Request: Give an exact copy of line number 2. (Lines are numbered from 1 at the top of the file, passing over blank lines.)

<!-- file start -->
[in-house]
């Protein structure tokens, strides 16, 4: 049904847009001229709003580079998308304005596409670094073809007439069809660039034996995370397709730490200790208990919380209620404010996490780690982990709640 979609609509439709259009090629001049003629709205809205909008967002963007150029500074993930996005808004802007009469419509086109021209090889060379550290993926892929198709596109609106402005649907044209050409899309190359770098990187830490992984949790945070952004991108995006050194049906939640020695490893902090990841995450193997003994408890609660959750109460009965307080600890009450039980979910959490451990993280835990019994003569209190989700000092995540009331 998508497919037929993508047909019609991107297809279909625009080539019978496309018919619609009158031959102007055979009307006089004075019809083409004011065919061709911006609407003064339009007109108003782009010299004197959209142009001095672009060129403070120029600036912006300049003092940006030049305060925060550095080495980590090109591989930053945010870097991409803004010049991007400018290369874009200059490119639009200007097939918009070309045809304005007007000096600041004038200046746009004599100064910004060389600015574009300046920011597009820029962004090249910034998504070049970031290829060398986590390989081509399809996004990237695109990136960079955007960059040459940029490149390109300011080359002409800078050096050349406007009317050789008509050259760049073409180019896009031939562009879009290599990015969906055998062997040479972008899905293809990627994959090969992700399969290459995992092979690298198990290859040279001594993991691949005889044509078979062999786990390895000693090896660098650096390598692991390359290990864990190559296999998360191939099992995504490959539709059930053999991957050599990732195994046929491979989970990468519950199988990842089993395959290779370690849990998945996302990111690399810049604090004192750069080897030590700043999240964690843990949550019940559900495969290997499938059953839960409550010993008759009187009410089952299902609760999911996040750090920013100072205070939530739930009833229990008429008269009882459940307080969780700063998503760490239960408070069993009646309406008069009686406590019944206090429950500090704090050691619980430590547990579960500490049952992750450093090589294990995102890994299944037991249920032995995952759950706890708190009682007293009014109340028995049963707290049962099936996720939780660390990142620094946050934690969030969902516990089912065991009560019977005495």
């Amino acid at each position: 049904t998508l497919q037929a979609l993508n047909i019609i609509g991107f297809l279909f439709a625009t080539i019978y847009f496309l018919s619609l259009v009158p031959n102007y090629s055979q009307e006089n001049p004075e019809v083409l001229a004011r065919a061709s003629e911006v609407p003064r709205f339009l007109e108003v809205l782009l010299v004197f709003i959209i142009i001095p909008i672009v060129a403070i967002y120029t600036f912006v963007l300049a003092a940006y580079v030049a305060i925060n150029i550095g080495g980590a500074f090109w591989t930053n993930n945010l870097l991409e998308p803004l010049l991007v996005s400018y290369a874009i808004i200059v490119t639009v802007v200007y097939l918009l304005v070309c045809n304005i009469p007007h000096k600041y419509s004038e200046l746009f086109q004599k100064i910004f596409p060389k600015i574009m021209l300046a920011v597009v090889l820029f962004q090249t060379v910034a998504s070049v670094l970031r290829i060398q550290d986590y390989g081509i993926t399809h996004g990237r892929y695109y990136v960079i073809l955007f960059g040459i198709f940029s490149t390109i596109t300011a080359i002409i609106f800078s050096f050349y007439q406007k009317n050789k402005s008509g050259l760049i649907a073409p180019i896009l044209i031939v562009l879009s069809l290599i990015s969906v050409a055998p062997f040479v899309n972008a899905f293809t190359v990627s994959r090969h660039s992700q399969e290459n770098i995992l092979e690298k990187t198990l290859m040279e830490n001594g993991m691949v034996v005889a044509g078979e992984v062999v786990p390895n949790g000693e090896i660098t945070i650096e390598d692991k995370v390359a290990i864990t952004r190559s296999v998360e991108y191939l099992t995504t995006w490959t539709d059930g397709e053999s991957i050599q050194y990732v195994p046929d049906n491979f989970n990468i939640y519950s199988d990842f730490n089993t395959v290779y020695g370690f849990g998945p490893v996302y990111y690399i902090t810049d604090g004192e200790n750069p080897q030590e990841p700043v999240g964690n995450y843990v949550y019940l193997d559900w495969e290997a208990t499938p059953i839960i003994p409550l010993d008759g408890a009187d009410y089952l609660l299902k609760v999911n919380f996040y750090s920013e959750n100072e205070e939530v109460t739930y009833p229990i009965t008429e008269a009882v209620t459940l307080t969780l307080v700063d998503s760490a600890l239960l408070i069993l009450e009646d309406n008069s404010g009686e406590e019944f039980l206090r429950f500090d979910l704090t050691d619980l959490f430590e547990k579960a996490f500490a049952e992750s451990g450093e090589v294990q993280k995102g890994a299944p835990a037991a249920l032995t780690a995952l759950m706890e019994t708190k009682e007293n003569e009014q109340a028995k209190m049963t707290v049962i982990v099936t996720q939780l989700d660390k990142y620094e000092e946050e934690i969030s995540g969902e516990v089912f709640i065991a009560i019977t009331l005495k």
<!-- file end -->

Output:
């Protein structure tokens, strides 16, 4: 049904847009001229709003580079998308304005596409670094073809007439069809660039034996995370397709730490200790208990919380209620404010996490780690982990709640 979609609509439709259009090629001049003629709205809205909008967002963007150029500074993930996005808004802007009469419509086109021209090889060379550290993926892929198709596109609106402005649907044209050409899309190359770098990187830490992984949790945070952004991108995006050194049906939640020695490893902090990841995450193997003994408890609660959750109460009965307080600890009450039980979910959490451990993280835990019994003569209190989700000092995540009331 998508497919037929993508047909019609991107297809279909625009080539019978496309018919619609009158031959102007055979009307006089004075019809083409004011065919061709911006609407003064339009007109108003782009010299004197959209142009001095672009060129403070120029600036912006300049003092940006030049305060925060550095080495980590090109591989930053945010870097991409803004010049991007400018290369874009200059490119639009200007097939918009070309045809304005007007000096600041004038200046746009004599100064910004060389600015574009300046920011597009820029962004090249910034998504070049970031290829060398986590390989081509399809996004990237695109990136960079955007960059040459940029490149390109300011080359002409800078050096050349406007009317050789008509050259760049073409180019896009031939562009879009290599990015969906055998062997040479972008899905293809990627994959090969992700399969290459995992092979690298198990290859040279001594993991691949005889044509078979062999786990390895000693090896660098650096390598692991390359290990864990190559296999998360191939099992995504490959539709059930053999991957050599990732195994046929491979989970990468519950199988990842089993395959290779370690849990998945996302990111690399810049604090004192750069080897030590700043999240964690843990949550019940559900495969290997499938059953839960409550010993008759009187009410089952299902609760999911996040750090920013100072205070939530739930009833229990008429008269009882459940307080969780700063998503760490239960408070069993009646309406008069009686406590019944206090429950500090704090050691619980430590547990579960500490049952992750450093090589294990995102890994299944037991249920032995995952759950706890708190009682007293009014109340028995049963707290049962099936996720939780660390990142620094946050934690969030969902516990089912065991009560019977005495």